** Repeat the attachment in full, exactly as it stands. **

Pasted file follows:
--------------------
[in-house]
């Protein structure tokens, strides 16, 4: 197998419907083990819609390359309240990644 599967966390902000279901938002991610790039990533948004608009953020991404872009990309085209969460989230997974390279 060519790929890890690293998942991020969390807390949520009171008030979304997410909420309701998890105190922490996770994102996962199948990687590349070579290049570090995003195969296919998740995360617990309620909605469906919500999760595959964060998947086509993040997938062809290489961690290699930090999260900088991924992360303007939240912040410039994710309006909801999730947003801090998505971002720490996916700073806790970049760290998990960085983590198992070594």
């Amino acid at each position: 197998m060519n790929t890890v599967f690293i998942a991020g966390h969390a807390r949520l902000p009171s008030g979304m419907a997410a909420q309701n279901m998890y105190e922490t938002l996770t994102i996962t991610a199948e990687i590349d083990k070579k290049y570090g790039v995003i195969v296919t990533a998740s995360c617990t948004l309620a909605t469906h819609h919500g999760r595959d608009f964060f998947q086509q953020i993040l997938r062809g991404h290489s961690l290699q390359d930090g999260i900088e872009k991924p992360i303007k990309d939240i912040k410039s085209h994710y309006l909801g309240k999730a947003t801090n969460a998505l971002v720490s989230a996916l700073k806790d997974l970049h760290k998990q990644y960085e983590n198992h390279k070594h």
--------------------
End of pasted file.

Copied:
[in-house]
């Protein structure tokens, strides 16, 4: 197998419907083990819609390359309240990644 599967966390902000279901938002991610790039990533948004608009953020991404872009990309085209969460989230997974390279 060519790929890890690293998942991020969390807390949520009171008030979304997410909420309701998890105190922490996770994102996962199948990687590349070579290049570090995003195969296919998740995360617990309620909605469906919500999760595959964060998947086509993040997938062809290489961690290699930090999260900088991924992360303007939240912040410039994710309006909801999730947003801090998505971002720490996916700073806790970049760290998990960085983590198992070594």
């Amino acid at each position: 197998m060519n790929t890890v599967f690293i998942a991020g966390h969390a807390r949520l902000p009171s008030g979304m419907a997410a909420q309701n279901m998890y105190e922490t938002l996770t994102i996962t991610a199948e990687i590349d083990k070579k290049y570090g790039v995003i195969v296919t990533a998740s995360c617990t948004l309620a909605t469906h819609h919500g999760r595959d608009f964060f998947q086509q953020i993040l997938r062809g991404h290489s961690l290699q390359d930090g999260i900088e872009k991924p992360i303007k990309d939240i912040k410039s085209h994710y309006l909801g309240k999730a947003t801090n969460a998505l971002v720490s989230a996916l700073k806790d997974l970049h760290k998990q990644y960085e983590n198992h390279k070594h």